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I rummaged through the junk drawer.

“What are you doing?” Thomas asked.

“I’m gonna mow the tree.”

“I think the battery on the mower needs to be charged.”

“That’s OK,” I grabbed the scissors from underneath a candy bar wrapper, “Don’t need it.”

“Why not?”

“I’m not mowing the entire lawn, just the stupid tree,” I slipped on my shoes. “Why do the shoots grow so fast? It’s annoying.”

“It’s not just a tree,” Thomas said. “It’s Earth’s largest organism.”


“I’m serious,” Thomas opened his computer. “According to researchers at University of Colorado, Boulder, there is a massive Aspen tree grove, approximately 47,000 separate trees across 106 acres in Utah, that are all offshoots from a single tree root. It’s said to be over several thousand years old.”

“Are you sure it’s in Utah and not our front yard?”

“They named it Pando,” Thomas said, “which means ‘I spread’ in Latin.”

“They should have named it ‘Paino in my butto.’”

“What’s your plan if you’re not using the mower?” he asked.

“I’m gonna cut all the shoots,” I opened and closed the scissors.

“There are over 100 shoots.”

“In about 10 minutes, there’s gonna be over 100 fewer shoots,” I laughed. “I win!”

“That’s not how it works,” Thomas said. “Were you listening to anything I said? The tree, which includes the shoots, is an enormous organism. You’re not going to win.”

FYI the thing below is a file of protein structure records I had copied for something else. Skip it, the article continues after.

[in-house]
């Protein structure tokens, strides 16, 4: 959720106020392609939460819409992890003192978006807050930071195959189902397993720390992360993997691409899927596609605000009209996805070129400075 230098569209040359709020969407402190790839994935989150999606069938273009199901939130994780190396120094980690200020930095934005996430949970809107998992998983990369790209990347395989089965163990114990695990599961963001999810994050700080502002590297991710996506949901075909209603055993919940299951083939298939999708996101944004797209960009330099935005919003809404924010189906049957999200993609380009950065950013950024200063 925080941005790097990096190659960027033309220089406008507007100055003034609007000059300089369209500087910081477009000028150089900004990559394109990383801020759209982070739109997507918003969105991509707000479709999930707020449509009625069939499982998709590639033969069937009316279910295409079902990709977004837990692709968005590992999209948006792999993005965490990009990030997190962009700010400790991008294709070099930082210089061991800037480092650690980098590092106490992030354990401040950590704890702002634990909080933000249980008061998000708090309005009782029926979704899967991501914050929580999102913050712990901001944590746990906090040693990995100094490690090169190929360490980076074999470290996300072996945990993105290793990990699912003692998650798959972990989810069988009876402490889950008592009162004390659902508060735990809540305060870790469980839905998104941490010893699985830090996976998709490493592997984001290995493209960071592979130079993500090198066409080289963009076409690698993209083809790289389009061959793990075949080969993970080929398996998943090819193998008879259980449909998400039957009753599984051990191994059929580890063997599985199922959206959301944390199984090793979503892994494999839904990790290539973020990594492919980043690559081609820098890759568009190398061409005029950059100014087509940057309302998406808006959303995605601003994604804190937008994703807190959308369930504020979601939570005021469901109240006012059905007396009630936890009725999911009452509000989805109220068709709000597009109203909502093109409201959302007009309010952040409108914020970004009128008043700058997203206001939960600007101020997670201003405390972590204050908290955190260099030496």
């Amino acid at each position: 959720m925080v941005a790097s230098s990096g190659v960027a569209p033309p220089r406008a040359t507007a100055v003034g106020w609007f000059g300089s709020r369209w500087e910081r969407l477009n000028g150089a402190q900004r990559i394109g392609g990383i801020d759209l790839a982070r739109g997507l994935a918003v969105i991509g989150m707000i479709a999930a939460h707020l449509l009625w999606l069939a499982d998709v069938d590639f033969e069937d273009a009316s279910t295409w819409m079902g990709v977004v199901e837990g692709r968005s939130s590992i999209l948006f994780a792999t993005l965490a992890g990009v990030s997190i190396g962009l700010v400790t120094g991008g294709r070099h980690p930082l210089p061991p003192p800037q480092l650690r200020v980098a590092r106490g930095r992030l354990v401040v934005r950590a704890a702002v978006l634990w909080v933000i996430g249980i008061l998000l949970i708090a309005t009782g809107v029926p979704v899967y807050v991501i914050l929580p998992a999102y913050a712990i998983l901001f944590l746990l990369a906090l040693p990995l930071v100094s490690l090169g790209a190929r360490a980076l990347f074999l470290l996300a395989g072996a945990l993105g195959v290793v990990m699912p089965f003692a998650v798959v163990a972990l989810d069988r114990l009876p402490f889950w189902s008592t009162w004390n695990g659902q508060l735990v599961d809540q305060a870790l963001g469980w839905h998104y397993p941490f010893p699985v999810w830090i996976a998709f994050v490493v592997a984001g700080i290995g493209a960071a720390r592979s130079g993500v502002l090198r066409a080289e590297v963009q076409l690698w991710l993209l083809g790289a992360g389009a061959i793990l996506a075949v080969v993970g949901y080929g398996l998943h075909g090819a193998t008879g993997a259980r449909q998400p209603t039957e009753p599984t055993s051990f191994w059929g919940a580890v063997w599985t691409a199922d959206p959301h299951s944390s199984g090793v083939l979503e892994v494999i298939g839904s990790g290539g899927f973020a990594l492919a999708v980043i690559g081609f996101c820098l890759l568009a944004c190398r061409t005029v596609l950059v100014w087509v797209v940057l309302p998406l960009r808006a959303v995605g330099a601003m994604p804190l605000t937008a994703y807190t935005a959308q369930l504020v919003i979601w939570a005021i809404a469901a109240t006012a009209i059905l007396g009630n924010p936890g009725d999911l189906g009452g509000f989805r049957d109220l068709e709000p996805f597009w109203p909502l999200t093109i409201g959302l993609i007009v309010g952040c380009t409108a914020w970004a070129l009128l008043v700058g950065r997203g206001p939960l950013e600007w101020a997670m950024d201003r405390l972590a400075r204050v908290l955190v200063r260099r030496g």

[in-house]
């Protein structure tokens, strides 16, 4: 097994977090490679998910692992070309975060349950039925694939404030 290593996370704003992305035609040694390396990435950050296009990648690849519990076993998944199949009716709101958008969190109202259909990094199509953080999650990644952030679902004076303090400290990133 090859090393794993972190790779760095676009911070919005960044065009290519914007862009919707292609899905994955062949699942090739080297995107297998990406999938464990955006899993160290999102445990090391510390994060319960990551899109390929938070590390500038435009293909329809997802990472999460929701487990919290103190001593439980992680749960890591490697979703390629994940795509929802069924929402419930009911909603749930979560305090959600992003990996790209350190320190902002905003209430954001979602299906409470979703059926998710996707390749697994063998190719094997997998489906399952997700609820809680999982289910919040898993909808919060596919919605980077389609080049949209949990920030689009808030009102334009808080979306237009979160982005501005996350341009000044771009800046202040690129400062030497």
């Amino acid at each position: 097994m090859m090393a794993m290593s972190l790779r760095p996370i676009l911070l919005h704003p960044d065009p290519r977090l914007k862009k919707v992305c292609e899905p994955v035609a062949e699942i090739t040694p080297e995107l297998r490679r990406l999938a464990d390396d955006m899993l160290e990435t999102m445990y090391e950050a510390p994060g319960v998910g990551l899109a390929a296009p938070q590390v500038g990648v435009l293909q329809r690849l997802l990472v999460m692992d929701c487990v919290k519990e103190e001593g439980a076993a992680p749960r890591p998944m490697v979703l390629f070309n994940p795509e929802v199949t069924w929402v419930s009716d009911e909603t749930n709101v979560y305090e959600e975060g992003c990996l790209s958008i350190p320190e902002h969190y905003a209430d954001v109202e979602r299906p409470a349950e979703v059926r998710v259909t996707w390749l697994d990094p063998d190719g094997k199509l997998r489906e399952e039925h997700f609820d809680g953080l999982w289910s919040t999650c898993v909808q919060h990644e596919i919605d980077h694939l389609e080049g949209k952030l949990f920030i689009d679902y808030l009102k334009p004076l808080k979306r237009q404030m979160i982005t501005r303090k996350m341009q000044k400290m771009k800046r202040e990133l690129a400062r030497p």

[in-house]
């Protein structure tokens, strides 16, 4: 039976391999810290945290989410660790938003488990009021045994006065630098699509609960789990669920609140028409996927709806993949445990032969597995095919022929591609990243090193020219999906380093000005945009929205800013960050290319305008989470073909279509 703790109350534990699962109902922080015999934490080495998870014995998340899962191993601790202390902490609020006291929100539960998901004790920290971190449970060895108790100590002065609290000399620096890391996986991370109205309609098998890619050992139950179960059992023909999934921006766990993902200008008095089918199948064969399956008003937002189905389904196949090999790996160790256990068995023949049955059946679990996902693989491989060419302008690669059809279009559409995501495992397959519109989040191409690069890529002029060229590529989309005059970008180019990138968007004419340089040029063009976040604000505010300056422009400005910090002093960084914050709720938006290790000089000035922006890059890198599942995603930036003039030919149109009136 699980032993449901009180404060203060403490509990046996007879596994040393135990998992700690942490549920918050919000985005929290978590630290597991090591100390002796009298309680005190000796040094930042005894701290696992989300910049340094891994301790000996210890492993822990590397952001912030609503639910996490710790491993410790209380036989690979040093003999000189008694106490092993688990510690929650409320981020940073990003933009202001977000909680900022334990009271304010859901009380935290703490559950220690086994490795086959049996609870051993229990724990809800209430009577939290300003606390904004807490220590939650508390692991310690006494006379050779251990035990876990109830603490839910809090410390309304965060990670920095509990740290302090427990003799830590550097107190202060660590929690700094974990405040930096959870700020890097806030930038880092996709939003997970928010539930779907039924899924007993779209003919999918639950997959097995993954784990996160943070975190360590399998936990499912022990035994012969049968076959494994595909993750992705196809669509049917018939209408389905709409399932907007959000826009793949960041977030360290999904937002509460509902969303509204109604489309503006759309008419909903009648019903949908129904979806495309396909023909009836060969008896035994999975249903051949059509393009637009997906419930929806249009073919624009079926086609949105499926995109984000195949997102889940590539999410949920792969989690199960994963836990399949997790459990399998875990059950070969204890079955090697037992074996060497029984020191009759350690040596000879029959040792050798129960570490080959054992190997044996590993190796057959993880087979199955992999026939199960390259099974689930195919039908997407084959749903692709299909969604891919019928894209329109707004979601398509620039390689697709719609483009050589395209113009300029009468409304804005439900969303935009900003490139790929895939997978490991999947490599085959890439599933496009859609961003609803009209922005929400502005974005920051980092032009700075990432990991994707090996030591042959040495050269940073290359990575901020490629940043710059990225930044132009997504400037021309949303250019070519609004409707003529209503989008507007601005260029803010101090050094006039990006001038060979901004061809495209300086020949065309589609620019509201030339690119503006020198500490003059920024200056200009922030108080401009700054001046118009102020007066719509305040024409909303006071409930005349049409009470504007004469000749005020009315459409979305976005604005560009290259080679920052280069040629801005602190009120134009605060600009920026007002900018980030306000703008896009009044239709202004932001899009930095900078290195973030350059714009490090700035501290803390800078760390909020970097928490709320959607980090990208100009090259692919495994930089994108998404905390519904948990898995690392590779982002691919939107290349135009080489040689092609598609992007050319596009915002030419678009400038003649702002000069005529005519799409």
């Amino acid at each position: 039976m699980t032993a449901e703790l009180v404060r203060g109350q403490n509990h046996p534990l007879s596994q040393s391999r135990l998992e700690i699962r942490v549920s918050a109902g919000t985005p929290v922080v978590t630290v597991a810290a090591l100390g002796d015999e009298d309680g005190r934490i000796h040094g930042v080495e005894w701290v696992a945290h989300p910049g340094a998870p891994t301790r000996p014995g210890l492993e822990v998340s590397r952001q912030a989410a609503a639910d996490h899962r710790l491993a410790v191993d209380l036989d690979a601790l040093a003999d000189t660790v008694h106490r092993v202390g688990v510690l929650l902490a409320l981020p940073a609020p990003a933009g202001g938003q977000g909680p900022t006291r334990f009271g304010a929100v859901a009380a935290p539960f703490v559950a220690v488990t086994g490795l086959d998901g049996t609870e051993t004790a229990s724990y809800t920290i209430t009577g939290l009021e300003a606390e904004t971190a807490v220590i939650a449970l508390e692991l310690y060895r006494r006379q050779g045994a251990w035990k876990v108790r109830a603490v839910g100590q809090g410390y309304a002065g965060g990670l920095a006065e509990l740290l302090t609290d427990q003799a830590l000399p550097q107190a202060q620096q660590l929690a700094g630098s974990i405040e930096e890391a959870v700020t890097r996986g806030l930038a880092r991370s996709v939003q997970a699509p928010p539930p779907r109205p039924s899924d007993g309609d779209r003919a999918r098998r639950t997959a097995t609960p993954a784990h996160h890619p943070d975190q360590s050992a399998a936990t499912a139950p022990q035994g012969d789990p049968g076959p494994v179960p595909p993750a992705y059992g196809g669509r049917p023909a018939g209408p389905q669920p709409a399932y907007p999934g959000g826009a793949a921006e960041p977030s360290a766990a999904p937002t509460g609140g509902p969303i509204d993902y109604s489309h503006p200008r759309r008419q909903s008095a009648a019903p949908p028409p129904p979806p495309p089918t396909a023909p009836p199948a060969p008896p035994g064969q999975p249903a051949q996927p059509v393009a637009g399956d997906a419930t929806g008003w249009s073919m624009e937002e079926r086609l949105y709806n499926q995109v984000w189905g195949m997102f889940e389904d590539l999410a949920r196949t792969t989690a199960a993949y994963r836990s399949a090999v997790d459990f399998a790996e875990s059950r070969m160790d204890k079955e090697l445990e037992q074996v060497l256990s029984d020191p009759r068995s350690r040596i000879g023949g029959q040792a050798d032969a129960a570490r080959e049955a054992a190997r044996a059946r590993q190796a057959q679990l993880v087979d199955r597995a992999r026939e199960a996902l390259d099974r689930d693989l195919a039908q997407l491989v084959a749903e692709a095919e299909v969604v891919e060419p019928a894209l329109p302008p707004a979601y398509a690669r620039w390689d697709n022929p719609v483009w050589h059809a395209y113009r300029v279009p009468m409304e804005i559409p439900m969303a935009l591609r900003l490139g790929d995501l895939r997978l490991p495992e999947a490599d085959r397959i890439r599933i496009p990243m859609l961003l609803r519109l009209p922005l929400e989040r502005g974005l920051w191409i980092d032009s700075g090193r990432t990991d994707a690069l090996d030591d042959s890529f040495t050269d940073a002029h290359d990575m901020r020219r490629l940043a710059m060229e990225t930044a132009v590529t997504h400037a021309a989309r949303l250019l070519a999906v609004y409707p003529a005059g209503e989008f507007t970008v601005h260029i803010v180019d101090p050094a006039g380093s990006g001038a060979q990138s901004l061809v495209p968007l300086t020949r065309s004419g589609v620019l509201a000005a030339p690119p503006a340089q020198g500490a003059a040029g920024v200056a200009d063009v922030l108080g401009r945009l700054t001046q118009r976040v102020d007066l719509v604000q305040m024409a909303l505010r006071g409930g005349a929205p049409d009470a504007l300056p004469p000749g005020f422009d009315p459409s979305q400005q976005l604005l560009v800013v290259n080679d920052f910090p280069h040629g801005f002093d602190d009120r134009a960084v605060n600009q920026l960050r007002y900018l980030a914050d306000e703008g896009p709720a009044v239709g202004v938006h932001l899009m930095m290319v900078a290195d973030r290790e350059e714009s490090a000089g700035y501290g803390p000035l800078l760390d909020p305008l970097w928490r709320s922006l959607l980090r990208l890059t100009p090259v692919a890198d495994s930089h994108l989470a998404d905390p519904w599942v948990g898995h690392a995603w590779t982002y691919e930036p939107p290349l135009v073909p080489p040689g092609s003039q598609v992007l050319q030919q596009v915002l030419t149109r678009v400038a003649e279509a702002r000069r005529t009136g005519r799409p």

“You know what?” I snipped the first shoot. “Your attitude is not helping.”

I was happily mowing the tree when I heard a voice behind me.

“What are you doing now?” my neighbor, James, asked.

“Mowing the tree.”


“It’s efficient,” I said.


“What’s she doing now?” I heard a different neighbor, Rick, ask.

“She’s cutting the tree.”

“I’m mowing the tree,” I corrected. “Are y’all gonna stand there and watch?”

“Yep,” Rick said.


“Because you’re weird.”

“Don’t you have anything better to do?” I squat-walked to the next grove of shoots.

“I could watch my grass grow,” Rick said, “but this is more entertaining.”

“You could use a lawnmower,” James suggested. “It’d save time.”

“Yeah, but then we wouldn’t get to talk to her and tell her how weird she is,” Rick said.

“What is she doing now?”

I groaned.

Of course, my nosy, redheaded, nemesis neighbor would join the two gawkers.

“She’s trimming the shoots,” James said.

“We’re supervising,” Rick added.

“I. Am. Mowing. The. Tree.” I frog jumped to the edge of the sidewalk.

“That’s not the tree,” my nemesis said. “That’s crabgrass.”

“I’m aware,” I grabbed a clump of grass and sawed my way through it, “but it grows as fast as the tree.”

“Your lawn is a mess,” my nemesis sneered. “You realize there’s a piece of machinery to cut grass, right?”

“We told her that,” James said.

“I appreciate your words of wisdom, but if you’re not going to help, then go watch your grass grow,” I growled.

Rick looked across the street. “I can see it from here.”

“Great,” I said, grinding my teeth.

“How about we stand on your crabgrass clumps, so you don’t miss any?” Rick suggested.

My nemesis surveyed my yard, “We’re going to need more people.”

“We could get more neighbors,” James said.

“Good idea,” Rick agreed.

“Are you kidding me?” I yelled at his retreating back. “Y’all are ridiculous.”

“We’re ridiculous?” my nemesis asked. “You’re the one cutting your lawn with scissors. Use a mower.”

I’m gonna be honest, if my nemesis wasn’t there, I would’ve broken down and pulled out the mower. There was a lot.

Krista Vance is a former Champaign resident. While she now calls northern Colorado home, she spent five wonderful years here and misses great friends, corn and big-sky sunsets.

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